Seasonal shows in neighboring PlayhouseSquare theaters include the Royal Winnipeg Ballet’s production of “The Nutcracker” Dec. 10–13; the Cleveland Pops Orchestra’s “Holiday in Toyland” concert featuring holiday-film favorites on Nov. 29; and famed saxophonist Dave Koz and Friends: “A Smooth Jazz Christmas” on Dec. 4. For all tickets, call 866/546-1353 or visit playhousesquare.org.
For those who prefer a rockin’ edge to their holiday music, there’s the Trans-
Siberian Orchestra’s annual extravaganza a few blocks away at Quicken Loans Arena (1 Center Court, 800/745-3000, ticketmaster.com) Dec. 19 and 20.
Barry Gabel, senior vice president of marketing and creative services for promoter Live Nation’s Cleveland office, explains that the show involves a 60-piece orchestra and chorus.
“It combines the power of heavy-metal rock with traditional holiday music,” he says. “It looks like a Pink Floyd show with lasers, pyrotechnics and a stage beyond belief.”
But for classical-music aficionados, the most-desired ticket in town is to one of the Cleveland Orchestra’s Christmas concerts the weekends of Dec. 11–13 and Dec. 18–20 at Severance Hall (11001 Euclid Ave., 800/686-1141, clevelandorchestra.com).
“You can have lunch with Santa in the Severance Restaurant prior to the afternoon performances,” says media relations manager Jennifer Schlosser.
The orchestra’s schedule also includes two presentations of Handel’s “Messiah” Dec. 10 and 12.
Museum buffs will find the best time to visit Cleveland is Dec. 6, when major institutions in and around the cultural epicenter known as University Circle open their doors for the 16th annual Holiday CircleFest, an afternoon of family-friendly activities. Attractions run the gamut from a singing Santa and live reindeer at the Cleveland Museum of Natural History (800/317-9155, cmnh.org), to a gingerbread-house competition and festive plant exhibits at the Cleveland Botanical Garden (216/721-1600, cbgarden.org), to horse-drawn carriage rides and skating on an outdoor rink at Wade Oval. The event ends at 5:30 with the Cleveland Museum of Art’s dramatic lantern procession around the oval (216/421-7340, clemusart.com). For more information about the CircleFest, call 216/791-3900 or visit universitycircle.org.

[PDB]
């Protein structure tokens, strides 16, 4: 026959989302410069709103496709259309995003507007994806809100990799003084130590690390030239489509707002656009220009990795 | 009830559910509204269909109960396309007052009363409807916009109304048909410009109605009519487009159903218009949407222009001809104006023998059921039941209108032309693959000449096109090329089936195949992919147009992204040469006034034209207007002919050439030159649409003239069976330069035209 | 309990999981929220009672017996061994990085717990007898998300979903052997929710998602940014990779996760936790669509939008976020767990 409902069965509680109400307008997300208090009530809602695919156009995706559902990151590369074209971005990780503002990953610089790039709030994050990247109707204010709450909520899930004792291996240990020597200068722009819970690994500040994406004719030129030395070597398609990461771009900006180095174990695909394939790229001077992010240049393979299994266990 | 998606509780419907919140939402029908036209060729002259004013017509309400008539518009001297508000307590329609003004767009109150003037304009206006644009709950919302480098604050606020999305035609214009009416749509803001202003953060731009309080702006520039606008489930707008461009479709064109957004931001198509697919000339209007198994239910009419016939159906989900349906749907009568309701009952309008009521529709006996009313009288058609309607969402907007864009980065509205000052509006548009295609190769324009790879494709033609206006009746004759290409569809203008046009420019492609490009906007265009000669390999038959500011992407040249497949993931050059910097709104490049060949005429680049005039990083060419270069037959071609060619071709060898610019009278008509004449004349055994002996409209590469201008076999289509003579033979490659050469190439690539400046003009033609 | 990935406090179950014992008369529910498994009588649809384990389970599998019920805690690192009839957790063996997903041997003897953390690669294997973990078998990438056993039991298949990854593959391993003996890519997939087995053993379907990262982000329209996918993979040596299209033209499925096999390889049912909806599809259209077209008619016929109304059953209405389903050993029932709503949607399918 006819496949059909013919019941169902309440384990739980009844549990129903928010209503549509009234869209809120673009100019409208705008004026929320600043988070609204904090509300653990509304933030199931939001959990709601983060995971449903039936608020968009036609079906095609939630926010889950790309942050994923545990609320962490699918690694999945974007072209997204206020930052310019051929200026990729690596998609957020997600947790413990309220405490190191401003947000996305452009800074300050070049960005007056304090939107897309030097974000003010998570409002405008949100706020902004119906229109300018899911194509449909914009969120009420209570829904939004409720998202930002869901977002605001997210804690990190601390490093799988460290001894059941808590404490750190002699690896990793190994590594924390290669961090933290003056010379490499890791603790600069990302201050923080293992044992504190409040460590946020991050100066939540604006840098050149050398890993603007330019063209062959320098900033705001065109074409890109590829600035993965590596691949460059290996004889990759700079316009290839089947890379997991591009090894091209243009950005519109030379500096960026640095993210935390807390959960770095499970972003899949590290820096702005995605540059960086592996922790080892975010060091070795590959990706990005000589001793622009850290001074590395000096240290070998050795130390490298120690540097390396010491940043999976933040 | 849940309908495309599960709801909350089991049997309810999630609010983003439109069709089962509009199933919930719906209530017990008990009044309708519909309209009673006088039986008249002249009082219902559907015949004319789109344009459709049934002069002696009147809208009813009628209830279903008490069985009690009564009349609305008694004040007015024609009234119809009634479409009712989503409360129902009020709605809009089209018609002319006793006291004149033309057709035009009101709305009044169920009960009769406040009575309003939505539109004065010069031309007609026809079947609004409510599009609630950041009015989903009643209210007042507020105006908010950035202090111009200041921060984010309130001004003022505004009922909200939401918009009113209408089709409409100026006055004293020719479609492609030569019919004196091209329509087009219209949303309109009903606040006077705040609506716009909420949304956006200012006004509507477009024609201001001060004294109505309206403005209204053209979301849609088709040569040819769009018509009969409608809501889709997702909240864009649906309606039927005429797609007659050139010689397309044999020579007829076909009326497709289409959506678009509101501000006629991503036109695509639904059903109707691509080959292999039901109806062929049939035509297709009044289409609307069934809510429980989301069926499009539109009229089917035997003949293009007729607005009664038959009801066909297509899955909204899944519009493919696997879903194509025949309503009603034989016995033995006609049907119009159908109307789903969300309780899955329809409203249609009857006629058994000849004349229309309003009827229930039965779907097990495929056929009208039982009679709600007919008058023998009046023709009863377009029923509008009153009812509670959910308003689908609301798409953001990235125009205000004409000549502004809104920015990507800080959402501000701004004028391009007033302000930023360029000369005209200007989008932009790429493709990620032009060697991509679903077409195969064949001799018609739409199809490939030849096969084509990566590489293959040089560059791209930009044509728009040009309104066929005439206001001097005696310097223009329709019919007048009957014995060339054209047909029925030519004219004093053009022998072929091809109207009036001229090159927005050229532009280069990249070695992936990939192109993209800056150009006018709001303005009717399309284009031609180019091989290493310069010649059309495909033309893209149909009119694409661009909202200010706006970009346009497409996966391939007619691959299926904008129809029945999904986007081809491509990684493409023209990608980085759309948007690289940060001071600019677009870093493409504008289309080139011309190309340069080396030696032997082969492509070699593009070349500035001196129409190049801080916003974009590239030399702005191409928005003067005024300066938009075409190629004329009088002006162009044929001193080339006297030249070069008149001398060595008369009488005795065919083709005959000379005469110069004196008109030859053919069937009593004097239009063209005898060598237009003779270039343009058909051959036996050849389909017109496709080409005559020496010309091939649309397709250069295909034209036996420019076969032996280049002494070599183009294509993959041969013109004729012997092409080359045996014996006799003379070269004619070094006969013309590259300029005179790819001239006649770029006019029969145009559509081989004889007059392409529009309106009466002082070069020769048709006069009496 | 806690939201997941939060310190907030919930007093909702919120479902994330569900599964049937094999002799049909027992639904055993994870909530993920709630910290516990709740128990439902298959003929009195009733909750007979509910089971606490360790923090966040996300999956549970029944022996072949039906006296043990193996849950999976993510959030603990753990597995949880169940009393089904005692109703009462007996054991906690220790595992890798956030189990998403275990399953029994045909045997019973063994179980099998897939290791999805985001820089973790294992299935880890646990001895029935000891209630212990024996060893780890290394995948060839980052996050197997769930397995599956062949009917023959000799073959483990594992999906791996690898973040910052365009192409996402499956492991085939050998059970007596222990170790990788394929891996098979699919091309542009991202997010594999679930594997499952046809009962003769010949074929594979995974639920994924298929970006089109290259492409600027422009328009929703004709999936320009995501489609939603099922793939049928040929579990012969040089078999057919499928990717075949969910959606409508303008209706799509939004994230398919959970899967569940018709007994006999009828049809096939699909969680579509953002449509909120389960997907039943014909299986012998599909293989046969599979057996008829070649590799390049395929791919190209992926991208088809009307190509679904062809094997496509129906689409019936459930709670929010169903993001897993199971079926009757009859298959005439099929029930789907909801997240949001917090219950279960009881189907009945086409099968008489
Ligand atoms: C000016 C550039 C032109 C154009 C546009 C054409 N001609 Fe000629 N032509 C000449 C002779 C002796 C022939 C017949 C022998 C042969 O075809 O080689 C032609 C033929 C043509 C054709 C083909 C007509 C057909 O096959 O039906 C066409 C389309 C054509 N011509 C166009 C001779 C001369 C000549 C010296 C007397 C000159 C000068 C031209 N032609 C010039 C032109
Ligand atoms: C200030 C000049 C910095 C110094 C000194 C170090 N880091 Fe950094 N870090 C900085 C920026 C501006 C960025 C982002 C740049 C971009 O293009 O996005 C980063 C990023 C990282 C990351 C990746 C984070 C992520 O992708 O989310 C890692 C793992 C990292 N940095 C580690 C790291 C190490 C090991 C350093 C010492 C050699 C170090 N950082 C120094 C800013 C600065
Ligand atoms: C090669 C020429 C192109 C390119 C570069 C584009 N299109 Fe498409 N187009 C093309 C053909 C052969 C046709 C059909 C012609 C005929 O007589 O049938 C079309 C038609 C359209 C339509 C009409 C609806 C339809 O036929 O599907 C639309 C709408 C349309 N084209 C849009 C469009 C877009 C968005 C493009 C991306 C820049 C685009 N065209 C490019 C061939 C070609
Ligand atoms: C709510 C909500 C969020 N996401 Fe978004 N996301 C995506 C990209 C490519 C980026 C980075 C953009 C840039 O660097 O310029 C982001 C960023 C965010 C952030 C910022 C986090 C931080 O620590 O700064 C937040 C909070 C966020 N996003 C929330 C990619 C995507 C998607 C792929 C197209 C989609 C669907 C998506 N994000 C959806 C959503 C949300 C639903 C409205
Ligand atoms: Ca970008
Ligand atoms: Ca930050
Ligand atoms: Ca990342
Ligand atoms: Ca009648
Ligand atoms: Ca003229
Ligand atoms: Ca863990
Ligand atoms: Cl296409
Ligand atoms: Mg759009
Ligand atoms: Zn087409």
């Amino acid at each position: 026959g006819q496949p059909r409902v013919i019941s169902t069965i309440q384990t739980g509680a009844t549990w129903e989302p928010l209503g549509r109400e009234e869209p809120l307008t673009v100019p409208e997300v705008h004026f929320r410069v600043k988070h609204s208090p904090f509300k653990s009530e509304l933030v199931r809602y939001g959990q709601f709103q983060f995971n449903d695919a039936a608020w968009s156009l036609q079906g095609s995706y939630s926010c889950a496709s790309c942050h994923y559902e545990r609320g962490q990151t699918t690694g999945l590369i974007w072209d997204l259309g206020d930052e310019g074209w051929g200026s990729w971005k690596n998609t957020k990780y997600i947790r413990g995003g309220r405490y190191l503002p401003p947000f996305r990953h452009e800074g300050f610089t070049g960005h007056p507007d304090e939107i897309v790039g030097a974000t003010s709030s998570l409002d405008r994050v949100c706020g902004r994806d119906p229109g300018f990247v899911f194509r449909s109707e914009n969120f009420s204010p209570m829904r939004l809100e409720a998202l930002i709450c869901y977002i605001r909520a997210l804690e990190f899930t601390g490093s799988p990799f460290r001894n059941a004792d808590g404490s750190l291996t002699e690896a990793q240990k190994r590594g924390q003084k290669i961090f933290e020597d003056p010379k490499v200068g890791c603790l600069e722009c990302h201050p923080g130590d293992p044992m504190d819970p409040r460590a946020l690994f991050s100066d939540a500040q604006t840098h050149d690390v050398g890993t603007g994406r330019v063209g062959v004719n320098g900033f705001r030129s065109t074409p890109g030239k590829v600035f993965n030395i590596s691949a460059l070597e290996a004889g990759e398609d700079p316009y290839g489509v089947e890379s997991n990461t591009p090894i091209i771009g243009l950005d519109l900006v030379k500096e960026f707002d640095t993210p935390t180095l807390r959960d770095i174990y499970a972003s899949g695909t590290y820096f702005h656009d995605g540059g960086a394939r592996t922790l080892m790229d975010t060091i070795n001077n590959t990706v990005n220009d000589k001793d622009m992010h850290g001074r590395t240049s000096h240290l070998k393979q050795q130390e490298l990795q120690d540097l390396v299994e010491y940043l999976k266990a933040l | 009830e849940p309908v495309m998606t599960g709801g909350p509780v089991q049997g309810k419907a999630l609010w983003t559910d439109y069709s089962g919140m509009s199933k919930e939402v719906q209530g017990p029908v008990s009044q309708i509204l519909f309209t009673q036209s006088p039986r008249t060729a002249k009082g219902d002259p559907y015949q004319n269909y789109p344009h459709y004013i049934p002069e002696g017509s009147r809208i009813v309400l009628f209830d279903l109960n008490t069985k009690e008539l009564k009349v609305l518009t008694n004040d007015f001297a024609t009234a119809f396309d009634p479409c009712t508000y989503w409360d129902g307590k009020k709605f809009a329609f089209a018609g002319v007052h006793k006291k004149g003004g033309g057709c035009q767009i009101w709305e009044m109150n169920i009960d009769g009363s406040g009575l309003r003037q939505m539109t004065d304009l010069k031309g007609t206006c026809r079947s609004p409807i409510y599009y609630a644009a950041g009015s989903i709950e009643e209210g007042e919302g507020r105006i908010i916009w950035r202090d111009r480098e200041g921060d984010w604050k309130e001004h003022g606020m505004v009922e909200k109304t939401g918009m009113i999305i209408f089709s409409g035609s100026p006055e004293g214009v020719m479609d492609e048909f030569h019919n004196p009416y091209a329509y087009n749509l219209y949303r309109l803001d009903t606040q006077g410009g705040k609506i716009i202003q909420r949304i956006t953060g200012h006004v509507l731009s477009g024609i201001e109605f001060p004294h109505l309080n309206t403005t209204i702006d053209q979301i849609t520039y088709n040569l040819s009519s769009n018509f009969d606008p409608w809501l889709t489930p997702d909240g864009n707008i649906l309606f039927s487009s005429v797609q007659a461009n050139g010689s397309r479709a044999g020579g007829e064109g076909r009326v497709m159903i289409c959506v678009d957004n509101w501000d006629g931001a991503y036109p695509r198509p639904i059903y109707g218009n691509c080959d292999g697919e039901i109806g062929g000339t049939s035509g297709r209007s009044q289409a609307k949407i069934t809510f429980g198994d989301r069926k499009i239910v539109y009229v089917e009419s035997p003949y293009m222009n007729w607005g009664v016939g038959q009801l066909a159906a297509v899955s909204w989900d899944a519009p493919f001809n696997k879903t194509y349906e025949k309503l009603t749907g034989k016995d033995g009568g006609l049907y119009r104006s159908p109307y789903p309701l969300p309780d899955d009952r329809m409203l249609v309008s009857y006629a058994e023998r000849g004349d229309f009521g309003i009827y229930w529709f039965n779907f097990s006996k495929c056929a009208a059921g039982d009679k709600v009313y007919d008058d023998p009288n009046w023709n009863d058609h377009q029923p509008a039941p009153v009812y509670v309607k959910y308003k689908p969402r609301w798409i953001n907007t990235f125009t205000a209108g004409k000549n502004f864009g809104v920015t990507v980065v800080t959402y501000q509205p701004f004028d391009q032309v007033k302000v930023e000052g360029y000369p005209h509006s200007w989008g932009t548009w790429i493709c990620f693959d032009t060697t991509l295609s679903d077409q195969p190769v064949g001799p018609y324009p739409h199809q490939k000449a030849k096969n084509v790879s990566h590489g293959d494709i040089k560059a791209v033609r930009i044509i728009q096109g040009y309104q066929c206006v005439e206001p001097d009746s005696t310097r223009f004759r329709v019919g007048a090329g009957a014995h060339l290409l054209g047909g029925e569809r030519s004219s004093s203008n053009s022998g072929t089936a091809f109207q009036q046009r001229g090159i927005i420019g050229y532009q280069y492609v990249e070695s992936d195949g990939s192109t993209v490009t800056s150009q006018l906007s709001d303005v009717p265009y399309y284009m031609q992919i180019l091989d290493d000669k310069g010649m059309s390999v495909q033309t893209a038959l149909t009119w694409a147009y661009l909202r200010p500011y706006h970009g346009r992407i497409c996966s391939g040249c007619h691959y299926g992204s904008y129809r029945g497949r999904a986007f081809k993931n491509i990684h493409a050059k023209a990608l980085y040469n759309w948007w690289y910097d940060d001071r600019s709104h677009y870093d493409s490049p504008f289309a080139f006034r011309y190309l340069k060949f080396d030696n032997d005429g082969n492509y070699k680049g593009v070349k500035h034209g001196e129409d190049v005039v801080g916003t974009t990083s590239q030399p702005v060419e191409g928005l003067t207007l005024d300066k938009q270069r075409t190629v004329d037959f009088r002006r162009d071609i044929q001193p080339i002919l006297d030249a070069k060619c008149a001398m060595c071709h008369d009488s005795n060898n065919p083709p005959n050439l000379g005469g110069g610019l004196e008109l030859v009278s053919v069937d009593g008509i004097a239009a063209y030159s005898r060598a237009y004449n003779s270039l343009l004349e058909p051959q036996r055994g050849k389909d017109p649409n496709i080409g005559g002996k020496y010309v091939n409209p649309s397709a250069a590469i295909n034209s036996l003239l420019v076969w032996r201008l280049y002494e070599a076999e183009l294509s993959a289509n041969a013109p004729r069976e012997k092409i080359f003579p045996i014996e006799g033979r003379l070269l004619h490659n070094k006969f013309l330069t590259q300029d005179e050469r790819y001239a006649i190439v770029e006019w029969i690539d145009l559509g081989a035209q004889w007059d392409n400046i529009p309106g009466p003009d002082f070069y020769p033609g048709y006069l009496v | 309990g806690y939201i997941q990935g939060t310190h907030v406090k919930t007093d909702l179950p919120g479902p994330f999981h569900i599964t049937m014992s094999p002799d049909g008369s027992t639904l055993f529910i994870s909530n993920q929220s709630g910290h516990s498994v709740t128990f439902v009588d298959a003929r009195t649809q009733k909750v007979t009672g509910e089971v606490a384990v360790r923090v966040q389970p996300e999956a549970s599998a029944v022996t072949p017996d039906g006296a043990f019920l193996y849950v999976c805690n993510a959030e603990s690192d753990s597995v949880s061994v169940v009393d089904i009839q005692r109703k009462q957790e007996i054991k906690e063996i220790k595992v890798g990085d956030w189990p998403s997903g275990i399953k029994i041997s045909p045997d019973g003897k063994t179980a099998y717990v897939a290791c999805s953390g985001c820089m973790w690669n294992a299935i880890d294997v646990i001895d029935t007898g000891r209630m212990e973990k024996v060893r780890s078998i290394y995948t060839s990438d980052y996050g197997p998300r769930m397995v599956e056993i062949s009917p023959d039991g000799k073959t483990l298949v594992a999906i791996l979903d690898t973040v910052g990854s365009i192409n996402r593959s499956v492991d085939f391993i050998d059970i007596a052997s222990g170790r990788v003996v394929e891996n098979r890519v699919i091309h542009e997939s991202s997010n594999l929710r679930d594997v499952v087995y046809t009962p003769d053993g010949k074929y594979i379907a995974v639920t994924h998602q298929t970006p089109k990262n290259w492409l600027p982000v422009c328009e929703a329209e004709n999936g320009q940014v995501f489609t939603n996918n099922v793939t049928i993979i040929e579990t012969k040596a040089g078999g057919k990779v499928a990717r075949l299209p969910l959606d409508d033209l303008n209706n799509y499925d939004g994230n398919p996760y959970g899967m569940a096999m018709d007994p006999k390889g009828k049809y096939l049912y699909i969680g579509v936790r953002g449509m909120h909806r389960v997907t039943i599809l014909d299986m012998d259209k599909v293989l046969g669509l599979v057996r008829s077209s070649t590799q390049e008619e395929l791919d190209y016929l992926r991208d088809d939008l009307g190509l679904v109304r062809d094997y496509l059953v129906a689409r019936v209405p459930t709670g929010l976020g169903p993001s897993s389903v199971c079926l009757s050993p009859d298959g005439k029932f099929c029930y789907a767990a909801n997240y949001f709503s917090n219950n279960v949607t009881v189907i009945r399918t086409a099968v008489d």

Visitors in town on a holiday will find a couple of attractions that are open. The Cleveland Metroparks Zoo (3900 Wildlife Way, 216/661-6500, clemetzoo.com) offers free admission on Thanksgiving. Zookeepers are on the grounds to answer questions and conduct special feedings of holiday treats to the animals — pumpkins for the grizzly bears, for example.
“It’s a good time to walk off your meal and see our animals eating theirs,” points out marketing and public relations specialist Tom Robatin.
And on Dec. 25 the Maltz Museum of Jewish Heritage (2929 Richmond Rd., Beachwood, 216/593-0575, maltzmuseum.org) hosts its annual “Chinese Food and a Movie Day.” The event, free with museum admission, offers diversions such as Oscar- and Caldecott Award-winning films, craft-making, kosher egg rolls and fortune cookies, and access to permanent exhibits.
Lynda A. Bender, director of education and public programs, explains that the event got its name from the punch line to the old joke, “What do Jews do on Christmas?” But she notes that its activities attract those outside the Jewish faith.
“At the end of ‘A Christmas Story,’ where does the family end up? In a Chinese restaurant!” she says with some amusement, then becomes more serious. “It’s a terrific place for blended families or people with kids under 8 who don’t want to sit in a movie theater for two hours.”